Bentonville, Ark., home to Walmart, has become somewhat of a mountain Mecca for startups, thanks in large part to the retailer itself. Nearly 300 startups have launched in northwest Arkansas in the last five years, raising more than $190 million in funding to do so. Here, too, reality belies image, as a bucolic Ozark setting has become an entrepreneurial hotbed. Although not an unlikely one.
Walmart’s world headquarters itself attracted branch offices of 1,300 of its major suppliers over the years. Companies from Procter & Gamble to Coca Cola decided that to play in the Walmart pool, they had to live in the neighborhood. With the offices came executives and employees, and quite naturally all that business know-how concentrated in Bentonville spawned bustling economic activity. But only recently did that pent up capitalist talent spawn something other than a climb up the corporate ladder.
“These flagship companies sucked up the talent,” Jeff Amerine, director at the University of Arkansas’ Technology Ventures, told Kavilanz. “Ten years ago, there was no startup pulse here because college graduates and others who moved here found jobs with these companies.”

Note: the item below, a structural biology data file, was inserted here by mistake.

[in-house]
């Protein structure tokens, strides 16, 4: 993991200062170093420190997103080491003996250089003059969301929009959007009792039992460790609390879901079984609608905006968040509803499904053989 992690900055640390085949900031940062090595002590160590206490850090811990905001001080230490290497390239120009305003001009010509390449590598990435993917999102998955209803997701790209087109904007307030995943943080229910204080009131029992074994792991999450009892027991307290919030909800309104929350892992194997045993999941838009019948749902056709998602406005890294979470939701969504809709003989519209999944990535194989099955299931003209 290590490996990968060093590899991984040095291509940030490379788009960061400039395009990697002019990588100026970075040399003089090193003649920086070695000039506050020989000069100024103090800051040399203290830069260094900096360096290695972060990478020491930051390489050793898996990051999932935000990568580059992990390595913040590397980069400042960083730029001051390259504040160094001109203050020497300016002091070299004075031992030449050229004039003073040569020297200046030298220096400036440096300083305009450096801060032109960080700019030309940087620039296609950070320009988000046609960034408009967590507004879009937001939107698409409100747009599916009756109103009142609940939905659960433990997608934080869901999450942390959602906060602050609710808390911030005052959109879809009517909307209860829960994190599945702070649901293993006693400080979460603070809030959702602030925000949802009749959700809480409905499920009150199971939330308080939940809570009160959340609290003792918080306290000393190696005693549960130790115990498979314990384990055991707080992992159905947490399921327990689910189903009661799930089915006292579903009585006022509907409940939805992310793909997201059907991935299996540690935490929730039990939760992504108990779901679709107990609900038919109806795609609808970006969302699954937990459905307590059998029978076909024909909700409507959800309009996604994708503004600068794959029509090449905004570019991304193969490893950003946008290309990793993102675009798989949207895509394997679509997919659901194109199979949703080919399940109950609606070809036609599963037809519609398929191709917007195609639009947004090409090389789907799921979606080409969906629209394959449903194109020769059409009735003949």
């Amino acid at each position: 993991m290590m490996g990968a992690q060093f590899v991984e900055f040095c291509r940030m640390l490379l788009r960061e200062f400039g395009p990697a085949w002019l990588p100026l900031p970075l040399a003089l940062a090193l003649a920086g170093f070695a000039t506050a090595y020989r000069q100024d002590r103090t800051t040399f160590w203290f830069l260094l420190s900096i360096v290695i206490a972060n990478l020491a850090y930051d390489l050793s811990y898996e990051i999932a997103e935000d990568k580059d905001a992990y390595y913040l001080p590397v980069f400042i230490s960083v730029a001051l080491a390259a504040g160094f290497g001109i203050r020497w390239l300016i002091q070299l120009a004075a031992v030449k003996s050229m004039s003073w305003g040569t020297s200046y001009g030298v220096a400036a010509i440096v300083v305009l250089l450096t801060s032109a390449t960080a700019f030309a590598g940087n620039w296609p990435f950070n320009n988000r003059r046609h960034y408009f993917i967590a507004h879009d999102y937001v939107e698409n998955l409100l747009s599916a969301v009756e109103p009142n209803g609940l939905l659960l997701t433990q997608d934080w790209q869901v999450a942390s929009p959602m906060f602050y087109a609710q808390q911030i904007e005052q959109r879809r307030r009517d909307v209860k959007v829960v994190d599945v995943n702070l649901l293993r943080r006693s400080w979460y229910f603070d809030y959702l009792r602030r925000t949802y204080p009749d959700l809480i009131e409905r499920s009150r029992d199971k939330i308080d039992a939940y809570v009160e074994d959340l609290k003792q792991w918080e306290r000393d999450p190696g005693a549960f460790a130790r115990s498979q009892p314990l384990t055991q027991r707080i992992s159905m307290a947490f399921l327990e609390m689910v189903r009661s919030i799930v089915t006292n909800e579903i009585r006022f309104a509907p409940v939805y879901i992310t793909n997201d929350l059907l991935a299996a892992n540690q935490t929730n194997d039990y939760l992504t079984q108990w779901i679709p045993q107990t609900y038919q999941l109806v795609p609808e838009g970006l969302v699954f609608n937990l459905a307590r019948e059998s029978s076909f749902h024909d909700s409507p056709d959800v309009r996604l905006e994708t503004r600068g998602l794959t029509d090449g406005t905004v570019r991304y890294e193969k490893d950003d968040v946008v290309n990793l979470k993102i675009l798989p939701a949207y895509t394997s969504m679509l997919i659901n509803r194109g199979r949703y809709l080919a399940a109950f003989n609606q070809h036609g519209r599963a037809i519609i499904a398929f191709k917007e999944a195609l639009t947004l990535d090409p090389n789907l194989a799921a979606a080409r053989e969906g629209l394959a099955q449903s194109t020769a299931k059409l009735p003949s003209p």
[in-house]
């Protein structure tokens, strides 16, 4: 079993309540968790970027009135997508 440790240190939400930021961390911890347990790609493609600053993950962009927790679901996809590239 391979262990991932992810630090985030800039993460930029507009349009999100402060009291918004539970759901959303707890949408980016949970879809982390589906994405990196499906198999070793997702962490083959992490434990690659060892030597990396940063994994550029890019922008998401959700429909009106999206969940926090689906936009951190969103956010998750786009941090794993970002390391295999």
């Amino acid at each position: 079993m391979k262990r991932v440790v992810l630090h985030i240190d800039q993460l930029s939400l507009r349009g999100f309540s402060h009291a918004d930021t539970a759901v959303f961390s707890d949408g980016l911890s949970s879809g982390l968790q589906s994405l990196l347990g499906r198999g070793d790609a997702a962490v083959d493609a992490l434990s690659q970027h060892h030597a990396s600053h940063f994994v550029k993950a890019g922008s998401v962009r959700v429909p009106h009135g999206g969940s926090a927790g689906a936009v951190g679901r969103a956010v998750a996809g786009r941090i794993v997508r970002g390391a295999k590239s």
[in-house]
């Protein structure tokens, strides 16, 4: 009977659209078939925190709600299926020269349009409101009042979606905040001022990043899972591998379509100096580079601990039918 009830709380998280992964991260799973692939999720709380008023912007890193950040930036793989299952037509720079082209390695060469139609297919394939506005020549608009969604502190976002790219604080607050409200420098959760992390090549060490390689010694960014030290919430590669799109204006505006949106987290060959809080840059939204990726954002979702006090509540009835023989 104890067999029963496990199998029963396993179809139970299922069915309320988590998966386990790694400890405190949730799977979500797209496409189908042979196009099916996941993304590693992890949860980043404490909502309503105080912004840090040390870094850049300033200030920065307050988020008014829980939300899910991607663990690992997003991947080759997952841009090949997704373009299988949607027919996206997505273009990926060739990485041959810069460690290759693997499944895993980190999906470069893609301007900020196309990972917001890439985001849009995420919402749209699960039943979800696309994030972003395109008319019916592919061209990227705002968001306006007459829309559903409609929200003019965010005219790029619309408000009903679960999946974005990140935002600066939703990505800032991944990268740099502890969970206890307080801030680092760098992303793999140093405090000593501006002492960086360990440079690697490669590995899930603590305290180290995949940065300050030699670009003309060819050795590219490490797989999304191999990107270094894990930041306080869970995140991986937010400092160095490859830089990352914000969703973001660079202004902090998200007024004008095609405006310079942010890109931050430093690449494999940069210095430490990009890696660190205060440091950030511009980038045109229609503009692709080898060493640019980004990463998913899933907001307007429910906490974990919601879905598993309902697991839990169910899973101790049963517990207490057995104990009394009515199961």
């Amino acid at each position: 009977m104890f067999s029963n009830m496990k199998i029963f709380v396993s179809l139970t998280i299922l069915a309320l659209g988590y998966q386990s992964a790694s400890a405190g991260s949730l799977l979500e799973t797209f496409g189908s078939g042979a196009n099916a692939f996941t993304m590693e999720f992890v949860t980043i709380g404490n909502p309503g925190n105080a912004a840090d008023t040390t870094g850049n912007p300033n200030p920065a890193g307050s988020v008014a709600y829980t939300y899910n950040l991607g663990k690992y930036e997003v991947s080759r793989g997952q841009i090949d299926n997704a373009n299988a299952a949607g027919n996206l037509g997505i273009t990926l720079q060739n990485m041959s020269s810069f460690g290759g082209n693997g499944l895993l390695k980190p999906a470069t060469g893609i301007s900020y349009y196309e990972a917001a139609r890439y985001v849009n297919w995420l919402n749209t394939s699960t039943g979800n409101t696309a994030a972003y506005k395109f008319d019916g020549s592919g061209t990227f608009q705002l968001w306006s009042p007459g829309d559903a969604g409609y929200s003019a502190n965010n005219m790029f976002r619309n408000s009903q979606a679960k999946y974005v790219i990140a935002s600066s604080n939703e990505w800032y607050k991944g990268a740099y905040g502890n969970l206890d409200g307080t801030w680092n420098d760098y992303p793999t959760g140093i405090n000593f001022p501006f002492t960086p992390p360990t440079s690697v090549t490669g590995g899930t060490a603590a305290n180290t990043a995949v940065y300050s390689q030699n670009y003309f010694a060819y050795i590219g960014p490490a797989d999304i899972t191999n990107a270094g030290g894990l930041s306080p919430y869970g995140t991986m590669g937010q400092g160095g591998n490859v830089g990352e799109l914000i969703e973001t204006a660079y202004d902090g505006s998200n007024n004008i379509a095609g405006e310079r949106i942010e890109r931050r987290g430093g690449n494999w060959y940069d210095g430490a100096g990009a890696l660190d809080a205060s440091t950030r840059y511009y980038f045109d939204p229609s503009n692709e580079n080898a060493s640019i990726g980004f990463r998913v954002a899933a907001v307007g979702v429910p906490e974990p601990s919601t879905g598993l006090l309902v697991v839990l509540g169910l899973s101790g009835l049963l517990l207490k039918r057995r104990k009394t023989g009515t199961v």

Now they go to Arkansas to become the employers themselves, and have a lot of coaching and funding waiting for them. Top executives left their corporate jobs to start their own businesses. Others are mentoring start-up owners, and still others assist with funding for young startups. The State of Arkansas has jumped into the fray as well, recruiting entrepreneurs from other states with offers of training and tax credit. The state has also funded a few incubators. The ARK Challenge, for instance, offers a three-month business boot camp for tech startups. It was launched in March 2012, and by September will have lured 24 startups and provided $2 million in private investment and other types of support. Other state incubator programs include The Genesis Technology Incubator at the University of Arkansas and Vic Technology Venture Development.
Most of the startups focus on ideas that support existing retail, logistics and food processing business in the area. But tech ventures of the variety usually seen in Silicon Valley and other established technology corridors around the country are also finding their way to the Ozarks, lured by a low cost of living and modest business costs. Berkley graduates Nikka Umil and Natasia Malaihollo moved to Fayetteville and developed their city information app Sooligan with help from the ARK Challenge. The same incubator is currently helping 24-year-olds Ashleigh Dean and Camille Malkiewicz get their online crafts membership site, Craftistas, off the ground.
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